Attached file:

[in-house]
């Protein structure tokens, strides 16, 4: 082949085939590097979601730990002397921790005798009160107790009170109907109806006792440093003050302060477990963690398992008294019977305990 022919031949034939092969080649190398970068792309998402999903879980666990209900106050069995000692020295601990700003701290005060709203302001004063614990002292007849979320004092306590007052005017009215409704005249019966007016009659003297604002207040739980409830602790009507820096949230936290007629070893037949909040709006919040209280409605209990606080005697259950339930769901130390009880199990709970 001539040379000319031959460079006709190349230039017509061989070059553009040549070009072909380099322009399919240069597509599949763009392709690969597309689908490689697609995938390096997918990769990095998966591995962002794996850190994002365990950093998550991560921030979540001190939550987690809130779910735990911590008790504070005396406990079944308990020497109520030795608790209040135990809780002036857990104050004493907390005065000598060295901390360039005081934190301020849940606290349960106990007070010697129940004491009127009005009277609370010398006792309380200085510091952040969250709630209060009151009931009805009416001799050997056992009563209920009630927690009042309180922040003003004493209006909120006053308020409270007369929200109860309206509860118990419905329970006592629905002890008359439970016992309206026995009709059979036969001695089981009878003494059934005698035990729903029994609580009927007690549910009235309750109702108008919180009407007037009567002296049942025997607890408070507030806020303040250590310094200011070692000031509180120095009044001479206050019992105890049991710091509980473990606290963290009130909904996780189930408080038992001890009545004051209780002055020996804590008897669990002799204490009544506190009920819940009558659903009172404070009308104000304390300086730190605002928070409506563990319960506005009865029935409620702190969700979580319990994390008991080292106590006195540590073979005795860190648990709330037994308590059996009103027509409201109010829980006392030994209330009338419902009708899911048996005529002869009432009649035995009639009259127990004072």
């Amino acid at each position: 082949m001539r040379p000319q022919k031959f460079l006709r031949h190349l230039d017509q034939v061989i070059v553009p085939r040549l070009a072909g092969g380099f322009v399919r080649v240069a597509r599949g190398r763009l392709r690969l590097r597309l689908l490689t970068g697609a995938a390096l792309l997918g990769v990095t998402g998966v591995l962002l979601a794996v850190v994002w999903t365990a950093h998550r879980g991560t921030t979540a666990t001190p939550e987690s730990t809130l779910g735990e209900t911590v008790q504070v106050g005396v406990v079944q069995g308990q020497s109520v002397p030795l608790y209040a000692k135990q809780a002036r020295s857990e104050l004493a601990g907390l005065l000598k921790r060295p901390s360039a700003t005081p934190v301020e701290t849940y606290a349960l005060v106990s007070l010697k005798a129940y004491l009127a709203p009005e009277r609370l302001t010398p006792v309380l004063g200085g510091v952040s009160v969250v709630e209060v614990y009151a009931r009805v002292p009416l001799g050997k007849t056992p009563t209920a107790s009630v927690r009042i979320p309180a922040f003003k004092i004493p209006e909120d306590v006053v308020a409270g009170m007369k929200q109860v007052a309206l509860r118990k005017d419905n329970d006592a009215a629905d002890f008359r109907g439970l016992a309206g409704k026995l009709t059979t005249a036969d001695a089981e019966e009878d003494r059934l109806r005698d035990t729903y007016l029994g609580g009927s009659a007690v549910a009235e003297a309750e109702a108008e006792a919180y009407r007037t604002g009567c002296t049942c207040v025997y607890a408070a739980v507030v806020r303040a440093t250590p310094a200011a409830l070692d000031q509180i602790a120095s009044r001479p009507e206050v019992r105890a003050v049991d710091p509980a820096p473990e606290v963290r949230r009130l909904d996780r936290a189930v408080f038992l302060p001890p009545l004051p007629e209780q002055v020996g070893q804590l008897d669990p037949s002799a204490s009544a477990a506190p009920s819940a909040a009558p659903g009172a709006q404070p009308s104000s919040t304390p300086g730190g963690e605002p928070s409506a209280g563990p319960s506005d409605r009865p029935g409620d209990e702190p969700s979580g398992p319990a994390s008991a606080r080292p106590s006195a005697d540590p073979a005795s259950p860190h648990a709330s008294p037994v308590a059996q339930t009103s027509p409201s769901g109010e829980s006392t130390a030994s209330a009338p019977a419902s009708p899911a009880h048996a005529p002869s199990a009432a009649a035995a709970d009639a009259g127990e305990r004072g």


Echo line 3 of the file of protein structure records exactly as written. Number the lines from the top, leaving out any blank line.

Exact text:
């Amino acid at each position: 082949m001539r040379p000319q022919k031959f460079l006709r031949h190349l230039d017509q034939v061989i070059v553009p085939r040549l070009a072909g092969g380099f322009v399919r080649v240069a597509r599949g190398r763009l392709r690969l590097r597309l689908l490689t970068g697609a995938a390096l792309l997918g990769v990095t998402g998966v591995l962002l979601a794996v850190v994002w999903t365990a950093h998550r879980g991560t921030t979540a666990t001190p939550e987690s730990t809130l779910g735990e209900t911590v008790q504070v106050g005396v406990v079944q069995g308990q020497s109520v002397p030795l608790y209040a000692k135990q809780a002036r020295s857990e104050l004493a601990g907390l005065l000598k921790r060295p901390s360039a700003t005081p934190v301020e701290t849940y606290a349960l005060v106990s007070l010697k005798a129940y004491l009127a709203p009005e009277r609370l302001t010398p006792v309380l004063g200085g510091v952040s009160v969250v709630e209060v614990y009151a009931r009805v002292p009416l001799g050997k007849t056992p009563t209920a107790s009630v927690r009042i979320p309180a922040f003003k004092i004493p209006e909120d306590v006053v308020a409270g009170m007369k929200q109860v007052a309206l509860r118990k005017d419905n329970d006592a009215a629905d002890f008359r109907g439970l016992a309206g409704k026995l009709t059979t005249a036969d001695a089981e019966e009878d003494r059934l109806r005698d035990t729903y007016l029994g609580g009927s009659a007690v549910a009235e003297a309750e109702a108008e006792a919180y009407r007037t604002g009567c002296t049942c207040v025997y607890a408070a739980v507030v806020r303040a440093t250590p310094a200011a409830l070692d000031q509180i602790a120095s009044r001479p009507e206050v019992r105890a003050v049991d710091p509980a820096p473990e606290v963290r949230r009130l909904d996780r936290a189930v408080f038992l302060p001890p009545l004051p007629e209780q002055v020996g070893q804590l008897d669990p037949s002799a204490s009544a477990a506190p009920s819940a909040a009558p659903g009172a709006q404070p009308s104000s919040t304390p300086g730190g963690e605002p928070s409506a209280g563990p319960s506005d409605r009865p029935g409620d209990e702190p969700s979580g398992p319990a994390s008991a606080r080292p106590s006195a005697d540590p073979a005795s259950p860190h648990a709330s008294p037994v308590a059996q339930t009103s027509p409201s769901g109010e829980s006392t130390a030994s209330a009338p019977a419902s009708p899911a009880h048996a005529p002869s199990a009432a009649a035995a709970d009639a009259g127990e305990r004072g």